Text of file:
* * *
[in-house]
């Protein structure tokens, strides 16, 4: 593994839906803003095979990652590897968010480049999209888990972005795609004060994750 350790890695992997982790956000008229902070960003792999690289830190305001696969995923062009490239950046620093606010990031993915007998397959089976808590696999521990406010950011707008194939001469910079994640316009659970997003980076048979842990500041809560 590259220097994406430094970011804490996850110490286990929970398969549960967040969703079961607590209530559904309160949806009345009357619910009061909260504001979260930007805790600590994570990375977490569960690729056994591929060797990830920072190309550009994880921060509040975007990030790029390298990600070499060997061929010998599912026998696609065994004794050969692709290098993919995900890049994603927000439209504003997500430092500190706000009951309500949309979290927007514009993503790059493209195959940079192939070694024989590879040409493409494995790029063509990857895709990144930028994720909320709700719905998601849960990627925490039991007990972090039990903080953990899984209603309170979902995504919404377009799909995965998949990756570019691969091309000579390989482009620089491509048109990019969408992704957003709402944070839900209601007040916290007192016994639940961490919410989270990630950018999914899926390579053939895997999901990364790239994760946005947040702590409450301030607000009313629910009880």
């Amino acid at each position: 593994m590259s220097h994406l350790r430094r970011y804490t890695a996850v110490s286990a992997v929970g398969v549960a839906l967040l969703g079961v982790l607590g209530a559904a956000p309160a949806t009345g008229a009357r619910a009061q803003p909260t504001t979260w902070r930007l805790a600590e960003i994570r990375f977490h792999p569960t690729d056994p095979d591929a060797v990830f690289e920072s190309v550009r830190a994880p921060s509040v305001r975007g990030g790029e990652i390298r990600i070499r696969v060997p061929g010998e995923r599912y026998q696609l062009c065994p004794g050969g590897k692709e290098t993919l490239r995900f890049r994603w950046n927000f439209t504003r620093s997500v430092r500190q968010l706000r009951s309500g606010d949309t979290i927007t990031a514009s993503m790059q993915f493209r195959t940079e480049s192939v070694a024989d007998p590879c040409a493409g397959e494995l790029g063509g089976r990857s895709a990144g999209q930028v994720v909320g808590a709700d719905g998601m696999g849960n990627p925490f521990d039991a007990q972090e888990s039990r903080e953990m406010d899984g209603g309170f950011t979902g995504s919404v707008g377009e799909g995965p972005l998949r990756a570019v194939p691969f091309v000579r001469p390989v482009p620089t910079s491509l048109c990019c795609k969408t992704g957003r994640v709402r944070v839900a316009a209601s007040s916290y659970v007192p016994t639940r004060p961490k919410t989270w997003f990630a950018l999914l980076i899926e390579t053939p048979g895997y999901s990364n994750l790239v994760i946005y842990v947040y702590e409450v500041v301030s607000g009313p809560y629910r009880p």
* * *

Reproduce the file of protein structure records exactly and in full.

[in-house]
């Protein structure tokens, strides 16, 4: 593994839906803003095979990652590897968010480049999209888990972005795609004060994750 350790890695992997982790956000008229902070960003792999690289830190305001696969995923062009490239950046620093606010990031993915007998397959089976808590696999521990406010950011707008194939001469910079994640316009659970997003980076048979842990500041809560 590259220097994406430094970011804490996850110490286990929970398969549960967040969703079961607590209530559904309160949806009345009357619910009061909260504001979260930007805790600590994570990375977490569960690729056994591929060797990830920072190309550009994880921060509040975007990030790029390298990600070499060997061929010998599912026998696609065994004794050969692709290098993919995900890049994603927000439209504003997500430092500190706000009951309500949309979290927007514009993503790059493209195959940079192939070694024989590879040409493409494995790029063509990857895709990144930028994720909320709700719905998601849960990627925490039991007990972090039990903080953990899984209603309170979902995504919404377009799909995965998949990756570019691969091309000579390989482009620089491509048109990019969408992704957003709402944070839900209601007040916290007192016994639940961490919410989270990630950018999914899926390579053939895997999901990364790239994760946005947040702590409450301030607000009313629910009880």
């Amino acid at each position: 593994m590259s220097h994406l350790r430094r970011y804490t890695a996850v110490s286990a992997v929970g398969v549960a839906l967040l969703g079961v982790l607590g209530a559904a956000p309160a949806t009345g008229a009357r619910a009061q803003p909260t504001t979260w902070r930007l805790a600590e960003i994570r990375f977490h792999p569960t690729d056994p095979d591929a060797v990830f690289e920072s190309v550009r830190a994880p921060s509040v305001r975007g990030g790029e990652i390298r990600i070499r696969v060997p061929g010998e995923r599912y026998q696609l062009c065994p004794g050969g590897k692709e290098t993919l490239r995900f890049r994603w950046n927000f439209t504003r620093s997500v430092r500190q968010l706000r009951s309500g606010d949309t979290i927007t990031a514009s993503m790059q993915f493209r195959t940079e480049s192939v070694a024989d007998p590879c040409a493409g397959e494995l790029g063509g089976r990857s895709a990144g999209q930028v994720v909320g808590a709700d719905g998601m696999g849960n990627p925490f521990d039991a007990q972090e888990s039990r903080e953990m406010d899984g209603g309170f950011t979902g995504s919404v707008g377009e799909g995965p972005l998949r990756a570019v194939p691969f091309v000579r001469p390989v482009p620089t910079s491509l048109c990019c795609k969408t992704g957003r994640v709402r944070v839900a316009a209601s007040s916290y659970v007192p016994t639940r004060p961490k919410t989270w997003f990630a950018l999914l980076i899926e390579t053939p048979g895997y999901s990364n994750l790239v994760i946005y842990v947040y702590e409450v500041v301030s607000g009313p809560y629910r009880p």